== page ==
In Our Town, the American Dream is achieved through small-town normalcy, ordinary stability, and savoring the small moments in life. As Mrs. Gibbs says,
. . . choose an unimportant day. Choose the least important day in your life. It will be important enough.
Our Town is a celebration of small-town normalcy in Grover's Corners, in a white America settled by pilgrims. It is a hymn to places where dogs can sleep all day in the street undisturbed and everyone knows everyone else.
Soldiers from different wars are buried in the cemetery in Grover's Corners. We learn, too, that the American Dream was actualized by Union soldiers who went to fight in the Civil War because it was self-evident that holding the United States together was the right thing to do:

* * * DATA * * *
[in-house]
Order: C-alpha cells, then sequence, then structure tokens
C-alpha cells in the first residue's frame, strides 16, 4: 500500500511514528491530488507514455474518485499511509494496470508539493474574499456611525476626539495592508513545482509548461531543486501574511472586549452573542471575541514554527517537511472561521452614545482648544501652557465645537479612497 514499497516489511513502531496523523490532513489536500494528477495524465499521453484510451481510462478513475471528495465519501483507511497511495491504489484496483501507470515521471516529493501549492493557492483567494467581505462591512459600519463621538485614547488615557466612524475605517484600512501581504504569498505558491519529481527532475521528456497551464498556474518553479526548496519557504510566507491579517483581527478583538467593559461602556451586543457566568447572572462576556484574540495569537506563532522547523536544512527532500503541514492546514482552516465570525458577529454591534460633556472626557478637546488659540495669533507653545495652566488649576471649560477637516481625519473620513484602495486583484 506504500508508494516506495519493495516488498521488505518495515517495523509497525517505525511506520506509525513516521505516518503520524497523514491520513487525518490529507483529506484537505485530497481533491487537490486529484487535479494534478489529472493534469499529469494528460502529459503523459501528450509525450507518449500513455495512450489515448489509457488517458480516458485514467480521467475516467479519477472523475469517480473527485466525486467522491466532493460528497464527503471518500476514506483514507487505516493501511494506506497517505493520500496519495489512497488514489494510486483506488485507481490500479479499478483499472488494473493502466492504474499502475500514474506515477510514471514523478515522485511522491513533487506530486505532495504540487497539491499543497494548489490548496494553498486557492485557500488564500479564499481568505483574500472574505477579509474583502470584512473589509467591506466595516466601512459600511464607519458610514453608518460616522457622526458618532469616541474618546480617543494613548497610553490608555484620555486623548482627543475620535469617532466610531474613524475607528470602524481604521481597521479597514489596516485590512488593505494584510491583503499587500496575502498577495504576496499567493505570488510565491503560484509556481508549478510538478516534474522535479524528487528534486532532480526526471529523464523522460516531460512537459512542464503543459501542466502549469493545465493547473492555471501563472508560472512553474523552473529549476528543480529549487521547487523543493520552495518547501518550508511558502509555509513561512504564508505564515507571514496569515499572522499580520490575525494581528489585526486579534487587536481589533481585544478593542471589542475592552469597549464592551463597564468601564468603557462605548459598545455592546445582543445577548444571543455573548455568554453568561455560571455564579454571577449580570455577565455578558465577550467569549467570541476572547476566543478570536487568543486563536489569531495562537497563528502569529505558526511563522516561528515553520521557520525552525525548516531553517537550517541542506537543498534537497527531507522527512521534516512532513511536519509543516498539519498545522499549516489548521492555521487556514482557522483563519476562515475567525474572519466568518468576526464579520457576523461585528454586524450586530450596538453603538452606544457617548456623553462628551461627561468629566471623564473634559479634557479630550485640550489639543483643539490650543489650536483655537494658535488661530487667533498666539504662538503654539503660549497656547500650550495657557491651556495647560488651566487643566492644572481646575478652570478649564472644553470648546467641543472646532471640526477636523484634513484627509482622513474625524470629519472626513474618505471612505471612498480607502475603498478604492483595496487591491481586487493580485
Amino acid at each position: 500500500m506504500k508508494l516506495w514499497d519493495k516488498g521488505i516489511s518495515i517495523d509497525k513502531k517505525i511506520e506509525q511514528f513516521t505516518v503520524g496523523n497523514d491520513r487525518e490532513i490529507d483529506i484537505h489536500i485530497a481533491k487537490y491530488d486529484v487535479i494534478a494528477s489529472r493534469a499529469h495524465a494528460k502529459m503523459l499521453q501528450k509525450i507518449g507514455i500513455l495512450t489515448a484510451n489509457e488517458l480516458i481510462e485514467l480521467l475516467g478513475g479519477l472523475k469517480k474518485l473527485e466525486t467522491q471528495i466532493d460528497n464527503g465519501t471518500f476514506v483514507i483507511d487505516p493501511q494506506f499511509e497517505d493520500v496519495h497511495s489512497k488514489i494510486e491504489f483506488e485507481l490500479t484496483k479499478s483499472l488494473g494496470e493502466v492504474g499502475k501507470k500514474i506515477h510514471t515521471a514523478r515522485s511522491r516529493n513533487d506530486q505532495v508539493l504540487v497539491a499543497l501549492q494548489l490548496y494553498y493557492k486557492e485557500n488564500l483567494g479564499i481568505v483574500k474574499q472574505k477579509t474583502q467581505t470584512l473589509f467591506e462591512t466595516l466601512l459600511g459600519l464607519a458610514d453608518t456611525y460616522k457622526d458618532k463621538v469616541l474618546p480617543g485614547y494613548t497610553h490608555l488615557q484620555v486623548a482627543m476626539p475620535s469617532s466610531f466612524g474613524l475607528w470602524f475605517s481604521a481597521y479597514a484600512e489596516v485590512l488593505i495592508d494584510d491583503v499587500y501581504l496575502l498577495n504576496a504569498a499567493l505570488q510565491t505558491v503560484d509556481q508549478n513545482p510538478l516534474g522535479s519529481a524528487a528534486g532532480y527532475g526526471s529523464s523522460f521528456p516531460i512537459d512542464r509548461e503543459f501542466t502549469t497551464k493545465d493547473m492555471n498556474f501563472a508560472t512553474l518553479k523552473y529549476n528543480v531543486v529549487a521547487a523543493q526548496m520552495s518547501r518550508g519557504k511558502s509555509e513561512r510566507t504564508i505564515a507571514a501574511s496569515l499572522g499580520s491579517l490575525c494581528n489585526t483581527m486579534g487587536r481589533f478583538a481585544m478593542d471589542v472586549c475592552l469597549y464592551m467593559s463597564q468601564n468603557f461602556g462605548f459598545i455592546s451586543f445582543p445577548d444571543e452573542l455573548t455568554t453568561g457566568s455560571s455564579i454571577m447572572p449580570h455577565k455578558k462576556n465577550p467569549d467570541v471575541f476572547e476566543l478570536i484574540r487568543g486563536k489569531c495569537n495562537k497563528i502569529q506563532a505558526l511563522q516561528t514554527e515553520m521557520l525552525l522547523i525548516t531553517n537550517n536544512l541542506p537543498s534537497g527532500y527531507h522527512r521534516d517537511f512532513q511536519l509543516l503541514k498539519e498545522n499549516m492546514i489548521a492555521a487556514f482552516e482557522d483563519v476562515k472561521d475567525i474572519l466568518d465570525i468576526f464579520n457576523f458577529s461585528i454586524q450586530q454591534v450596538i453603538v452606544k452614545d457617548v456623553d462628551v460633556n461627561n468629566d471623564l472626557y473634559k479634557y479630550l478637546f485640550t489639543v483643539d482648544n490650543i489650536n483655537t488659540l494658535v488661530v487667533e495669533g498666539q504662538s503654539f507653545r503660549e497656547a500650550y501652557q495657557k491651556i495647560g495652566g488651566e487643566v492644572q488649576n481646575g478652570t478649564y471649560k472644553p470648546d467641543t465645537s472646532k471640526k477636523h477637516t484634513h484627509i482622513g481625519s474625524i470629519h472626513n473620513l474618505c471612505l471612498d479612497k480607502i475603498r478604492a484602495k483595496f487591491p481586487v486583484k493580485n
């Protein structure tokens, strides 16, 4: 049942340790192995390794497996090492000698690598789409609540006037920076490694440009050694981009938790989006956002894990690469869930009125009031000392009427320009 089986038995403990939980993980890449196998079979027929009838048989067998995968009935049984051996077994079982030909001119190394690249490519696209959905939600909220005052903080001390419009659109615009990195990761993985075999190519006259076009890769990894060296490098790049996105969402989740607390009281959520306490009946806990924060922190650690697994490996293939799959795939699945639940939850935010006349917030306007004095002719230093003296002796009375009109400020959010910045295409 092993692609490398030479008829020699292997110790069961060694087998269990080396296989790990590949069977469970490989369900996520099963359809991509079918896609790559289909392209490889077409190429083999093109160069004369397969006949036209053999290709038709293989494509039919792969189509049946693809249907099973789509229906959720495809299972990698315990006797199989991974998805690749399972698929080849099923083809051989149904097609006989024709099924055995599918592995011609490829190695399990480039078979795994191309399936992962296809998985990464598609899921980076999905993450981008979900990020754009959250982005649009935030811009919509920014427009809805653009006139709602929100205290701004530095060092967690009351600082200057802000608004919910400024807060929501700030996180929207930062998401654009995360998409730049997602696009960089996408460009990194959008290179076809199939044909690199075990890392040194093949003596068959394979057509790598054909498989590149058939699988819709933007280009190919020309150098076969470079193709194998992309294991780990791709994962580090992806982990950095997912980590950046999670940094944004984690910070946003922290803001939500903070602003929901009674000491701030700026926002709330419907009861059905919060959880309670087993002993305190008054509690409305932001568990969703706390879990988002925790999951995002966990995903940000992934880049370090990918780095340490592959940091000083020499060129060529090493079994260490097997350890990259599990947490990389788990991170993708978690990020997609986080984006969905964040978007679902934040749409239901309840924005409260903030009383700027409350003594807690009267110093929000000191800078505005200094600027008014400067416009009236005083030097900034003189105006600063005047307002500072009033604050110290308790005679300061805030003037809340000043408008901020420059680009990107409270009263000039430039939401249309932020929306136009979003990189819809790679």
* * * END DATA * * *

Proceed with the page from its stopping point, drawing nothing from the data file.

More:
All they knew was the name, friends—the United States of America. The United States of America. And they went and died about it.
Wilder's vision of the American Dream in this play is different from the dreams exemplified in other works of American literature. It is not a dream of remaking the world afresh in your image or of finding a source of easy wealth. It is most similar to the simple dream that the characters in Of Mice and Men long for: a house, an ordinary life, some independence, and some roots in a community.